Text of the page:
8th Anniversary of Madiba’s passing is an opportune moment to reflect

We greet the 8th Anniversary of the passing of President Nelson Rolihlahla Mandela with news of protest from Nkosi Dalibhunga’s burial place at Qunu. The community complains that they have not had running water for the past 8 months. Meanwhile barely 20kms away at Madiba’s birth place Mvezo Komkhulu there hasn’t been running water for the past 27 years since the dawn of democracy. As Shakespeare says in Hamlet: “There’s something rotten in Denmark.”

It’s as if we have already forgotten the powder keg of failed insurrection that was lit and erupted this past July 2021. Driven by grinding poverty, rampant unemployment and social discontent over land, housing and lack of access to economic opportunities; the embers of disruption are smoldering and alive.

President Cyril Ramaphosa has been calling for hope and renewal since Nasrec 2017 and yet we have logged our worse Local Government Elections result since the dawn of democracy with the ANC dropping below 50% for the first time. What is amiss and where is the hope?

Undoubtedly, we have entered a new era with the dynamics of coalition politics coming sharply to the fore. However, the vultures and prophets of doom have a lot to do to explain their Armageddon scenario predictions. President Nelson Rolihlahla Mandela’s ANC may be in deep trouble but it is far from dead or dying.

LGE 2021 was a shock but not entirely unexpected. Political analysts are at pains to explain that the ANC won an outright majority in 160 or so municipalities in comparison with the largest opposition parties the DA and EFF winning an outright majority in about 20 and 10 municipalities respectively. This requires a myopia of a special kind to justify the public presence and space that the official opposition occupies. That unfortunately is the nature of South African politics and not necessarily a bad thing.

The ANC remains a formidable force for change in South Africa but it better heed President Ramaphosa’s calls for renewal, rebuilding and restoring hope. We still have much of Tatomkhulu’s legacy in tact although revisionists pop up now and then with half baked theories of selling out, compromising the poor or other far-fetched conspiracy theories.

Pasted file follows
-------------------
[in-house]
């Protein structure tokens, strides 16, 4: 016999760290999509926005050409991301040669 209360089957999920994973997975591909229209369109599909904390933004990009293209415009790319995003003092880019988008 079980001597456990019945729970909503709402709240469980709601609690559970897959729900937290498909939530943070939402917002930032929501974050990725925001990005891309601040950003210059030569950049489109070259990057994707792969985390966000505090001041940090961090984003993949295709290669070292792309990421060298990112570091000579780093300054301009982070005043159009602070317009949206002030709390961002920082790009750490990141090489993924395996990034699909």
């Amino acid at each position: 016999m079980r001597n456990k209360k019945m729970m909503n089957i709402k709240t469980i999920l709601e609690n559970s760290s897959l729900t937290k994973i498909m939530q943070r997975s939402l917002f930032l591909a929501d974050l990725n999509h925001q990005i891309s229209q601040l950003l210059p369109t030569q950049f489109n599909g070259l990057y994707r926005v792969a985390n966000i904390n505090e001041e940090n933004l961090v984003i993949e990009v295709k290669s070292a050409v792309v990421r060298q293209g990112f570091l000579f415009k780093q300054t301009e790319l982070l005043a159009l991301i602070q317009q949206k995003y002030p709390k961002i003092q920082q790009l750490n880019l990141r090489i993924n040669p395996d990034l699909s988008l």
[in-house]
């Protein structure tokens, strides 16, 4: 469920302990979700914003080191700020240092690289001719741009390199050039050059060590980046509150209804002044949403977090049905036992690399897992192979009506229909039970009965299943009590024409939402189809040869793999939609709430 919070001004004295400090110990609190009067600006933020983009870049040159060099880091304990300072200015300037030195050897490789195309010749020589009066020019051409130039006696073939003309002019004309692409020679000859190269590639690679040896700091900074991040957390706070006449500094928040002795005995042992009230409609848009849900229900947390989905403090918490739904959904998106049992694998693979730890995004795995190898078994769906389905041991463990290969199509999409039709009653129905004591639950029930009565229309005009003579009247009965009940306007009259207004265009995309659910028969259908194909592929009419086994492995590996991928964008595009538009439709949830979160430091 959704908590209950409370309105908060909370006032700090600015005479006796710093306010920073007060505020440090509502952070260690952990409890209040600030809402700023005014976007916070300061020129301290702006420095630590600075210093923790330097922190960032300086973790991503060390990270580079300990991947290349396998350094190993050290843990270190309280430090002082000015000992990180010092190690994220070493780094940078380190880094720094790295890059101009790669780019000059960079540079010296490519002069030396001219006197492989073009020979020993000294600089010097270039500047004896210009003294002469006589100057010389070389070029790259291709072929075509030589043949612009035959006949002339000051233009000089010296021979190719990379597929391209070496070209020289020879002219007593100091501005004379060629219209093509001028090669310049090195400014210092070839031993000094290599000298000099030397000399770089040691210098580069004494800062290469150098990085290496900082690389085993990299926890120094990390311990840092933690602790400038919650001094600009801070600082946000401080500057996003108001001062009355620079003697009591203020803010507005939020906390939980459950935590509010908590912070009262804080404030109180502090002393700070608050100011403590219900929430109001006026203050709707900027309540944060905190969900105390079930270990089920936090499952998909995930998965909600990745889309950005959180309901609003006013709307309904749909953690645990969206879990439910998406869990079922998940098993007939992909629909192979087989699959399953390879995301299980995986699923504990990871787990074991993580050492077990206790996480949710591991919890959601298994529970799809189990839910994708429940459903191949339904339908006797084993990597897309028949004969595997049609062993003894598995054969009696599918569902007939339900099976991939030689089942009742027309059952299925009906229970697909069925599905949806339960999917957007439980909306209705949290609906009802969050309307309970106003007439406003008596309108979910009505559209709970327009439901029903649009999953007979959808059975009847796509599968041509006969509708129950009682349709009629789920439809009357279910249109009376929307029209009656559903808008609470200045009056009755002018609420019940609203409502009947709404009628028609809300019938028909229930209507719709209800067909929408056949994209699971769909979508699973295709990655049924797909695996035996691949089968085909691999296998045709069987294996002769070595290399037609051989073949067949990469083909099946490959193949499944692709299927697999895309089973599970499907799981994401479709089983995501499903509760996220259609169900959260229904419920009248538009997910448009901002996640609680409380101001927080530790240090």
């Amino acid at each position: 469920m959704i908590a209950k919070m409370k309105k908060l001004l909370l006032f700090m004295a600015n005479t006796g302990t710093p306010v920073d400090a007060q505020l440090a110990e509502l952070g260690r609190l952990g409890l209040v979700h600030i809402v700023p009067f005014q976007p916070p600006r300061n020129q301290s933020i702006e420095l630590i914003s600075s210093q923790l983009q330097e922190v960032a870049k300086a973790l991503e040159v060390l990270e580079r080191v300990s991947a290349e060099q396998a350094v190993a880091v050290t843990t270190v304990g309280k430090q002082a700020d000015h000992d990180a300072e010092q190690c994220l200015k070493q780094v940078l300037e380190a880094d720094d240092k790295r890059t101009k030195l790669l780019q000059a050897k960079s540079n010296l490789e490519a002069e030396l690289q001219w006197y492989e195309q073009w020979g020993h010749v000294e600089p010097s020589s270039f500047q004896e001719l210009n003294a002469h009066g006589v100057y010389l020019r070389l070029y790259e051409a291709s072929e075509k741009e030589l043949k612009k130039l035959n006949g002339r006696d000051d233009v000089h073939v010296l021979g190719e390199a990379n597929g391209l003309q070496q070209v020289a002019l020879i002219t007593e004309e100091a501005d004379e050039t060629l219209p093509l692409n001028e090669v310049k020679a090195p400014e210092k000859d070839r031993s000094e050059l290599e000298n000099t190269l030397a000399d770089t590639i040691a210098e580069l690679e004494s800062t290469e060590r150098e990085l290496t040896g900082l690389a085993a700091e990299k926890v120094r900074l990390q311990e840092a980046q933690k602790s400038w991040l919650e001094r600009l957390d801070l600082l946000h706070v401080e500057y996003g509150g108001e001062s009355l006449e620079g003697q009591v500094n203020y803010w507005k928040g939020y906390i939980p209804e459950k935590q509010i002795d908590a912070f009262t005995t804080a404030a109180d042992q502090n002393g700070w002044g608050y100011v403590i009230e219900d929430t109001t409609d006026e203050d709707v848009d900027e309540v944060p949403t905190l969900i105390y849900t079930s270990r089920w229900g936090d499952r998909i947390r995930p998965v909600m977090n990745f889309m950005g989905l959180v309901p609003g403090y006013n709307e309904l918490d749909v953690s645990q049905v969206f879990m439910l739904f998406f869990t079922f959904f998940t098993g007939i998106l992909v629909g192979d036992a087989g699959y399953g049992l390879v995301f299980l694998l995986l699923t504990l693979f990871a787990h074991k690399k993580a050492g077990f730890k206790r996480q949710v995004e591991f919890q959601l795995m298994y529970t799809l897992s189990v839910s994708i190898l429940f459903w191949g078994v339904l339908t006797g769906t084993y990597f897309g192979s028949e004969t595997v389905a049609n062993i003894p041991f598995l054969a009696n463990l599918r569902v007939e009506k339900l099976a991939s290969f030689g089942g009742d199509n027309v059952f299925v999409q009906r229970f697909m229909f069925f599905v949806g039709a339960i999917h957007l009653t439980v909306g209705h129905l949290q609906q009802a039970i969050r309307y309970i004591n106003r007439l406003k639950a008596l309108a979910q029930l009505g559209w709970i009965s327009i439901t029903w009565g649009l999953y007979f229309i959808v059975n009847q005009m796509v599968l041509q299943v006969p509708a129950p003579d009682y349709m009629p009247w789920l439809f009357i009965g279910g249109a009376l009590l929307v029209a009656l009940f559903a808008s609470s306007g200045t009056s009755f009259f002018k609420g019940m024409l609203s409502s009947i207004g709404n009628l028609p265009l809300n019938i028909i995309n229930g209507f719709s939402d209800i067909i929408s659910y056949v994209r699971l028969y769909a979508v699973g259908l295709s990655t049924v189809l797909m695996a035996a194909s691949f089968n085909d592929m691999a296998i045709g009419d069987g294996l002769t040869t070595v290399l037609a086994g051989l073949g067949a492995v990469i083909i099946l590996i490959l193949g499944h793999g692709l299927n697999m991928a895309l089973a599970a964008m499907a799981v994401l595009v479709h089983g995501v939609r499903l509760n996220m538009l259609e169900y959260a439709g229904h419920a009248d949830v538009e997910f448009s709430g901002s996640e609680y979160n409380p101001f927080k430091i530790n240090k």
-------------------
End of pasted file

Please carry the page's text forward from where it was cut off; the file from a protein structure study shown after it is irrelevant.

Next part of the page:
We give credence to these false narratives about Nkosi Dalibhunga and the future of the ANC and South Africa when we don’t listen to the people. LGE 2021 is now firmly in our past yet it is as if the penny has not dropped and for some its business as usual.

I listened to the impassioned pleas of our communities in Port St John on the eve of elections unhappy with the subversion of the ANCs new candidate selection process. By what logic do we appoint leaders that the community rejects. This is arrogance of the highest order and vitiates against everything Madiba and his generation of elders stood for.

Listening alone won’t suffice for as Amilcar Cabral reminds us in

“Return to the Source”: ‘Always bear in mind that the people are not fighting for ideas, for the things in anyone’s head. They are fighting to win material benefits, to live better and in peace, to see their lives go forward, to guarantee the future of their children. . .”

Our children will have no future if we do not step away from the fires of the July insurrection with a clear plan about what we must do about the underlying problems it highlighted. For one we know it was incited, orchestrated and fanned even as the flames flared. We owe South Africa answers or face the likelihood of a fatal recurrence.

There may well be those who prefer to knock holes into the hull of the ship to spite the captain and crew. President Ramaphosa and our ANC government have this reality to contend with as well as the imperative of rebuilding a ship on the high seas. President Mandela and his leadership collective intervened at a critical moment in our history to avert civil war and bloodshed. I thought of this as the failed July insurrection unfolded and I am on record saying ‘too little too late’.

We must honour Nkosi Dalibhunga’s legacy by doing a deep introspection as individual South Africans and as a nation. Yes there are conflicting interests yet the inevitable destiny awaits if we are lulled back into inaction, indifference or the dreaded silence. We either hold on firmly to the legacy of our founding father of the nation or there will be nobody around to hear “the rest is silence”.

We have been planning and talking for too long now. It’s time we act and act decisively. To have real impact is not to theorise. Our people are tired of promises. Hope doesn’t fill stomachs!

 

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